India is a country where people belonging to the Hindu religion make up an overwhelming 80 per cent of the population, yet this is a society that gave rise to four great world religions: Hinduism, of course, as well as Sikhism, Jainism, and Buddhism. Buddhism is the fourth-largest religion in the world. This is the society that hosts what is believed to be the oldest mosque outside the Arabian peninsula, believed to have been built by Muslim merchants in Kerala state in the lifetime of the Prophet. This is a society where St. Thomas the Apostle came with the message of Christ in the first century.
Growing up there, I learned Dharmo Rakshati Rakshitah, which means: those who protect and uphold the dharma are protected by the dharma. In this case dharma implies compassion, love, kindness, respect, forgiveness, truth, peace, nonviolence, and other noble ideals such as protecting religious minorities and providing them
with equal opportunities. Hindustan has sheltered religious refugees from so many different spiritual traditions: Jews fleeing the destruction of the temple of Solomon by the conquering Romans in 70 AD and centuries later the Inquisition in the medieval era, Zoroastrians fleeing persecution in historical Iran, the Dalai Lama fleeing oppression in Tibet, and, as we speak, Sikhs targeted by the terrorism in Afghanistan.
India is an ancient country. It is the only country to have a continuous culture that is 5,000 years old. The world’s oldest living city is in India, Varanasi. Some of the world’s oldest languages and texts are Indian. Yet India is also the world’s youngest nation; 65 per cent of Indians are under 35 years old. It is the effort and education of this population that has made India the back office of the world and one of the world’s leading knowledge economies. While it is vibrant and young, India’s various levels of government need to invest in modern health and education infrastructure and eradicate the red tape that plagues too many institutions and the corruption of too many officials. While no doubt a great nation, few would argue that the country has reached its full potential.
India is rich in human resources, and Alberta is rich in natural resources. In the last six years I have worked hard to explore partnership opportunities between Alberta and India and create prosperity for both. Many Indian students pursue their studies in Alberta’s universities and colleges. Recently we have seen Infosys and Mphasis making large investments in Alberta in an endorsement of policies our government is pursuing with Alberta’s recovery plan. I’d like to help our Premier and the minister of jobs and economy in their work on that front, and I’m optimistic that India’s many biotech, pharma tech, agtech, and other info tech companies will soon find reason to invest in Alberta and make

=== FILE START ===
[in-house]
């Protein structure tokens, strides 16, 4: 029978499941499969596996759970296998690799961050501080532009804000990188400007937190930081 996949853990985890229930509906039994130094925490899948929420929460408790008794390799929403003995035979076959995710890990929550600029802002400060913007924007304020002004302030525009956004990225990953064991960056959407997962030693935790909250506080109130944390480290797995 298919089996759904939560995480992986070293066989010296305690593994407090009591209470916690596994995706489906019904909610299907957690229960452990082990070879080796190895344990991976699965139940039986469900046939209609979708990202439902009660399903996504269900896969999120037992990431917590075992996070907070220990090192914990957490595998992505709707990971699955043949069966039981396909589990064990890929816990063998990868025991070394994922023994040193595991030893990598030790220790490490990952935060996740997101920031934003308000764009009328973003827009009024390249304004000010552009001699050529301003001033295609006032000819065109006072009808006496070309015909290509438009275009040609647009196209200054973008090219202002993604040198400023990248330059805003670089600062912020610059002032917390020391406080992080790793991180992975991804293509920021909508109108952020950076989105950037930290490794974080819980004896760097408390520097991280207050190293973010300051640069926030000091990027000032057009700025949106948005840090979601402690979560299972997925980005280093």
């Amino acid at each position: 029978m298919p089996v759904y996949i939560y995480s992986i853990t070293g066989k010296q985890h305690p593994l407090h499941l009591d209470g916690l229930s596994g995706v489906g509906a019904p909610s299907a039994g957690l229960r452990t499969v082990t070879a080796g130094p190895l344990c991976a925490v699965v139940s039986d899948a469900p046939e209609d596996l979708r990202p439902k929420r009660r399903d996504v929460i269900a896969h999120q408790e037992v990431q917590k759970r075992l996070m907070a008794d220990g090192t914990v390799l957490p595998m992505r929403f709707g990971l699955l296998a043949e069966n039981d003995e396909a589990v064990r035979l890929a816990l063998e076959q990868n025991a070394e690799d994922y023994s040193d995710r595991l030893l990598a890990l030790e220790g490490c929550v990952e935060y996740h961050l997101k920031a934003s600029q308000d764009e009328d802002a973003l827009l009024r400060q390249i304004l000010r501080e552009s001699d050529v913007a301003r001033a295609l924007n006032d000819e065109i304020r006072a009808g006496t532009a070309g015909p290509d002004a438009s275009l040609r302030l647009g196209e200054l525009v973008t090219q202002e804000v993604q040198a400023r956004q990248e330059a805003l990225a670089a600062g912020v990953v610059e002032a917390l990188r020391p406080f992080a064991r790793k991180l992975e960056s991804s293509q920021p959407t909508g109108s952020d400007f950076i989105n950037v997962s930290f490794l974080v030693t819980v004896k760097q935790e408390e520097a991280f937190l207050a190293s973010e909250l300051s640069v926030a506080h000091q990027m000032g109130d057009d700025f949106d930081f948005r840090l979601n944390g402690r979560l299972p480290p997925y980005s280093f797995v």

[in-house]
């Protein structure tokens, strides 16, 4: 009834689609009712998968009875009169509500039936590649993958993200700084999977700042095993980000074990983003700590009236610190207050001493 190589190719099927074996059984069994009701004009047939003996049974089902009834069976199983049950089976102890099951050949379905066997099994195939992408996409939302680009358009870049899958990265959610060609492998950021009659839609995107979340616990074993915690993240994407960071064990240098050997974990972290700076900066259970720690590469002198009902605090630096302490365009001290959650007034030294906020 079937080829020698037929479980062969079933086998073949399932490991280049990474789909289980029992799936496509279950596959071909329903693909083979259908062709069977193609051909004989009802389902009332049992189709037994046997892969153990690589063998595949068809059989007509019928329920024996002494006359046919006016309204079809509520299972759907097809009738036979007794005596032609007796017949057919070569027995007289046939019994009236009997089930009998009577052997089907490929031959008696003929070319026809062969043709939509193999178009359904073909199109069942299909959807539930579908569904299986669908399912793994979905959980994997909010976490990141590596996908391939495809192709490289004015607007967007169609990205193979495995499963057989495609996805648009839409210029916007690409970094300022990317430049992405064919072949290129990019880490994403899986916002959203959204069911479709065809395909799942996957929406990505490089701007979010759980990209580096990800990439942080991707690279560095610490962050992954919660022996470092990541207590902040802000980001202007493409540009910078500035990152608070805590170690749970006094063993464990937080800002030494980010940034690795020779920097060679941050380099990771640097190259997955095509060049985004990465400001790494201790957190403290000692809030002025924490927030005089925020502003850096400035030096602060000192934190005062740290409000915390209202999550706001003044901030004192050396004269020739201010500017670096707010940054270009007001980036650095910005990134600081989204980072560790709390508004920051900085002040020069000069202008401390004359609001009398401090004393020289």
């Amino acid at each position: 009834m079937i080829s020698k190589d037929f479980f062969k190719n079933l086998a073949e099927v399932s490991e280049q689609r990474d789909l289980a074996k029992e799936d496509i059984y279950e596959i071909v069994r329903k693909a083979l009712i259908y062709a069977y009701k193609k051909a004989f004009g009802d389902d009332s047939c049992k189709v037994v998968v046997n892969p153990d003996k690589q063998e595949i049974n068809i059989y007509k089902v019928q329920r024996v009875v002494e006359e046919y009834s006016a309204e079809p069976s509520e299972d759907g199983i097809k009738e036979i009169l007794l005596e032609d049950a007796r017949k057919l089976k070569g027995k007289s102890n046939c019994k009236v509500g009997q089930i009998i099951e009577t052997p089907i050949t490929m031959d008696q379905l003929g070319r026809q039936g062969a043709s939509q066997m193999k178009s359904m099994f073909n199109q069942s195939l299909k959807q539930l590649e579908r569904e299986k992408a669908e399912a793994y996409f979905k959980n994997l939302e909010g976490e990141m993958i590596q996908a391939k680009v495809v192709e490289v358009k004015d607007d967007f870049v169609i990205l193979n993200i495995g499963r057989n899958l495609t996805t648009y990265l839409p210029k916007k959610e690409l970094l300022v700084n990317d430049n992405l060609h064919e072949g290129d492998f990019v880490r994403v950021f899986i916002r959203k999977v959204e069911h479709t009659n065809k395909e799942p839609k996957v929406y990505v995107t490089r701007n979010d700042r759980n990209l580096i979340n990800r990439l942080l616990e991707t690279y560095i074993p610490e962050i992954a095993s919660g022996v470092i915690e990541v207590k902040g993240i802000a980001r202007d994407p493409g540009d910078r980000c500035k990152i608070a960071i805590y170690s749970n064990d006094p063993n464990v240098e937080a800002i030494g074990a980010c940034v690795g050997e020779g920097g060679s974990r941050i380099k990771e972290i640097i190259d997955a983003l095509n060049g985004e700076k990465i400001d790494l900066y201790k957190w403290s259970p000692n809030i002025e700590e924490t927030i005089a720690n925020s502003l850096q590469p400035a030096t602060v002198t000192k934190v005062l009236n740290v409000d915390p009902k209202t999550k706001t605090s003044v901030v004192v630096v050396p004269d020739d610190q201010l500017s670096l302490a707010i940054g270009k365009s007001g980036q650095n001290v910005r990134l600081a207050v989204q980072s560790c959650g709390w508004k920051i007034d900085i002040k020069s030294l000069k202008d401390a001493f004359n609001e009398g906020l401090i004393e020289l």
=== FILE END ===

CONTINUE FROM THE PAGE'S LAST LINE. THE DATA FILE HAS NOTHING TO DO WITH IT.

Alberta the Silicon Valley of Canada. There are tremendous synergies that exist between our two countries. I believe that with a little common sense, some hard-nosed business acumen, and political will, we can forge an incredibly strong, mutually beneficial relationship.
On that note I would like to thank the hard-working Indian diaspora who have contributed to enriching both Alberta and Canada. I would like to note that beyond Canada’s borders, the Indian diaspora is also contributing as government and business leaders around the world, notably: the Prime Minister of Portugal, the vice-president of the United States, both the President and Prime Minister of Mauritius, both the President and vice-president of Guyana, the President of Suriname, the deputy Prime Minister of Ireland, many ministers in the U.K., Singapore, Malaysia, Trinidad and Tobago, Guyana, Fiji, New Zealand, South Africa. Mr. Speaker, it would take too long to name them all.
On the business side of things people of Indian ancestry are CEOs of major companies like Microsoft, Google, IBM, ArcelorMittal, FedEx. The companies these CEOs manage trillions of dollars. Again, it would take too long to name them all, but I will table that at a later time.
Mr. Speaker, as we watch the terrible devastation that has been wrought by the pandemic in India, I urge them to invest in hospitals, schools, universities, railways, roads, ports, and other vital infrastructure that will allow them to respond to the growing needs of their population. Our two countries will continue to be great trading partners, tied together by our mutual economic benefit and shared culture. Happy 75th birthday, India.
God bless Alberta and India. Thank-you.